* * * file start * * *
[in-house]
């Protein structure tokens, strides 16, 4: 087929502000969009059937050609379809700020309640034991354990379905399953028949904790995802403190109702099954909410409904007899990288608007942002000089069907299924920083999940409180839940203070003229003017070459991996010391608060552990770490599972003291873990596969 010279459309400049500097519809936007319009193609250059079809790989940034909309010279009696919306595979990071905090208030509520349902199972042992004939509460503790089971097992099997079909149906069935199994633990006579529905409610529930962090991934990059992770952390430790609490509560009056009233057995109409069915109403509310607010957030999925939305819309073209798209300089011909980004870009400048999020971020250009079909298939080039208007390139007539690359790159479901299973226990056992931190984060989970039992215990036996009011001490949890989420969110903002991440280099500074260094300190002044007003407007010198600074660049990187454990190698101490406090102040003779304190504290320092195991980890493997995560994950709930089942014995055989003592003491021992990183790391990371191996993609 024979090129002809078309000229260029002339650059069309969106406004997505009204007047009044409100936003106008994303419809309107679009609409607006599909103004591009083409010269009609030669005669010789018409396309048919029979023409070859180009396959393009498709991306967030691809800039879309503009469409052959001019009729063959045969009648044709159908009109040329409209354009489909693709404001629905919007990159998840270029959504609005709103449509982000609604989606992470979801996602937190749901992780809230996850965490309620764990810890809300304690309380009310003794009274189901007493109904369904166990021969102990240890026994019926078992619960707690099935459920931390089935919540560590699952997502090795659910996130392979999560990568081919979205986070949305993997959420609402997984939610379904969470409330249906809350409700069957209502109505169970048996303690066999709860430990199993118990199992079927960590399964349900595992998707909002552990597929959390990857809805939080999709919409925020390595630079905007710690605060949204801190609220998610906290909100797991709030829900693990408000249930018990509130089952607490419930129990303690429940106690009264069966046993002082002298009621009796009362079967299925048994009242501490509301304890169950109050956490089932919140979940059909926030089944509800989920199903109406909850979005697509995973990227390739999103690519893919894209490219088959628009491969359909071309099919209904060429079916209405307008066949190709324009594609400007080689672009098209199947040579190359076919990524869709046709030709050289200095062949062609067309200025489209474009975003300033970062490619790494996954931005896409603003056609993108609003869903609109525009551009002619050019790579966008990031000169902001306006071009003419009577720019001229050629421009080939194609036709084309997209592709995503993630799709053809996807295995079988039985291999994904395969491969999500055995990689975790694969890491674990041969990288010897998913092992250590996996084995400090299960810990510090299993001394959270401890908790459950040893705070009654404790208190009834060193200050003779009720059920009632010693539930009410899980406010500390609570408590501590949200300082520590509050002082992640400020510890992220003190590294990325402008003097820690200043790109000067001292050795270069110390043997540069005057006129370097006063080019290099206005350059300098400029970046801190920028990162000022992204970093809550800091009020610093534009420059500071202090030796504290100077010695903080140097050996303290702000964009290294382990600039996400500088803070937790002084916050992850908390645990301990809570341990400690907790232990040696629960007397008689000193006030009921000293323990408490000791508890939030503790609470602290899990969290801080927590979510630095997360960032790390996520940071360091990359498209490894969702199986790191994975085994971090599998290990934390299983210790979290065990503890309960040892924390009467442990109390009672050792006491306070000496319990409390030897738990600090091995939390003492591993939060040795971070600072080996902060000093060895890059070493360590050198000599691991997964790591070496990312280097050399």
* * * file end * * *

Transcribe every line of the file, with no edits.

[in-house]
């Protein structure tokens, strides 16, 4: 087929502000969009059937050609379809700020309640034991354990379905399953028949904790995802403190109702099954909410409904007899990288608007942002000089069907299924920083999940409180839940203070003229003017070459991996010391608060552990770490599972003291873990596969 010279459309400049500097519809936007319009193609250059079809790989940034909309010279009696919306595979990071905090208030509520349902199972042992004939509460503790089971097992099997079909149906069935199994633990006579529905409610529930962090991934990059992770952390430790609490509560009056009233057995109409069915109403509310607010957030999925939305819309073209798209300089011909980004870009400048999020971020250009079909298939080039208007390139007539690359790159479901299973226990056992931190984060989970039992215990036996009011001490949890989420969110903002991440280099500074260094300190002044007003407007010198600074660049990187454990190698101490406090102040003779304190504290320092195991980890493997995560994950709930089942014995055989003592003491021992990183790391990371191996993609 024979090129002809078309000229260029002339650059069309969106406004997505009204007047009044409100936003106008994303419809309107679009609409607006599909103004591009083409010269009609030669005669010789018409396309048919029979023409070859180009396959393009498709991306967030691809800039879309503009469409052959001019009729063959045969009648044709159908009109040329409209354009489909693709404001629905919007990159998840270029959504609005709103449509982000609604989606992470979801996602937190749901992780809230996850965490309620764990810890809300304690309380009310003794009274189901007493109904369904166990021969102990240890026994019926078992619960707690099935459920931390089935919540560590699952997502090795659910996130392979999560990568081919979205986070949305993997959420609402997984939610379904969470409330249906809350409700069957209502109505169970048996303690066999709860430990199993118990199992079927960590399964349900595992998707909002552990597929959390990857809805939080999709919409925020390595630079905007710690605060949204801190609220998610906290909100797991709030829900693990408000249930018990509130089952607490419930129990303690429940106690009264069966046993002082002298009621009796009362079967299925048994009242501490509301304890169950109050956490089932919140979940059909926030089944509800989920199903109406909850979005697509995973990227390739999103690519893919894209490219088959628009491969359909071309099919209904060429079916209405307008066949190709324009594609400007080689672009098209199947040579190359076919990524869709046709030709050289200095062949062609067309200025489209474009975003300033970062490619790494996954931005896409603003056609993108609003869903609109525009551009002619050019790579966008990031000169902001306006071009003419009577720019001229050629421009080939194609036709084309997209592709995503993630799709053809996807295995079988039985291999994904395969491969999500055995990689975790694969890491674990041969990288010897998913092992250590996996084995400090299960810990510090299993001394959270401890908790459950040893705070009654404790208190009834060193200050003779009720059920009632010693539930009410899980406010500390609570408590501590949200300082520590509050002082992640400020510890992220003190590294990325402008003097820690200043790109000067001292050795270069110390043997540069005057006129370097006063080019290099206005350059300098400029970046801190920028990162000022992204970093809550800091009020610093534009420059500071202090030796504290100077010695903080140097050996303290702000964009290294382990600039996400500088803070937790002084916050992850908390645990301990809570341990400690907790232990040696629960007397008689000193006030009921000293323990408490000791508890939030503790609470602290899990969290801080927590979510630095997360960032790390996520940071360091990359498209490894969702199986790191994975085994971090599998290990934390299983210790979290065990503890309960040892924390009467442990109390009672050792006491306070000496319990409390030897738990600090091995939390003492591993939060040795971070600072080996902060000093060895890059070493360590050198000599691991997964790591070496990312280097050399």